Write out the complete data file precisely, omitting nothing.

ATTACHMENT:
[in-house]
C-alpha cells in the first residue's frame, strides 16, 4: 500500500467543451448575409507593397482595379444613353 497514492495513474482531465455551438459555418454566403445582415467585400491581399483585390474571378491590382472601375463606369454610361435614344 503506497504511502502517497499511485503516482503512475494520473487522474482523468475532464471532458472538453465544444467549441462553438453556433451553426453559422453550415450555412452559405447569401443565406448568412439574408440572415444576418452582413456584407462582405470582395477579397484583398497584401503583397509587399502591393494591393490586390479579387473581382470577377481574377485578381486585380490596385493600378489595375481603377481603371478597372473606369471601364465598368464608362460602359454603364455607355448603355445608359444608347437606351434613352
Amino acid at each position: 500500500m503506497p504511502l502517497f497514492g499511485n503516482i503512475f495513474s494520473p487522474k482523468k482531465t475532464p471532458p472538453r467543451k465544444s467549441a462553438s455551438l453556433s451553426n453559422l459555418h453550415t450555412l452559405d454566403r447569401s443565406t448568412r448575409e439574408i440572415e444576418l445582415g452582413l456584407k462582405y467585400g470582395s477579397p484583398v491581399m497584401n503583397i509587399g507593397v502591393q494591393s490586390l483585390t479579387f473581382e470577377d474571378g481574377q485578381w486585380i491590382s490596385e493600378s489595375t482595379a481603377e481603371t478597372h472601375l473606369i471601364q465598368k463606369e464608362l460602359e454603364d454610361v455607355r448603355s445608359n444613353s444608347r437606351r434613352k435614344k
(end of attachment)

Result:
[in-house]
C-alpha cells in the first residue's frame, strides 16, 4: 500500500467543451448575409507593397482595379444613353 497514492495513474482531465455551438459555418454566403445582415467585400491581399483585390474571378491590382472601375463606369454610361435614344 503506497504511502502517497499511485503516482503512475494520473487522474482523468475532464471532458472538453465544444467549441462553438453556433451553426453559422453550415450555412452559405447569401443565406448568412439574408440572415444576418452582413456584407462582405470582395477579397484583398497584401503583397509587399502591393494591393490586390479579387473581382470577377481574377485578381486585380490596385493600378489595375481603377481603371478597372473606369471601364465598368464608362460602359454603364455607355448603355445608359444608347437606351434613352
Amino acid at each position: 500500500m503506497p504511502l502517497f497514492g499511485n503516482i503512475f495513474s494520473p487522474k482523468k482531465t475532464p471532458p472538453r467543451k465544444s467549441a462553438s455551438l453556433s451553426n453559422l459555418h453550415t450555412l452559405d454566403r447569401s443565406t448568412r448575409e439574408i440572415e444576418l445582415g452582413l456584407k462582405y467585400g470582395s477579397p484583398v491581399m497584401n503583397i509587399g507593397v502591393q494591393s490586390l483585390t479579387f473581382e470577377d474571378g481574377q485578381w486585380i491590382s490596385e493600378s489595375t482595379a481603377e481603371t478597372h472601375l473606369i471601364q465598368k463606369e464608362l460602359e454603364d454610361v455607355r448603355s445608359n444613353s444608347r437606351r434613352k435614344k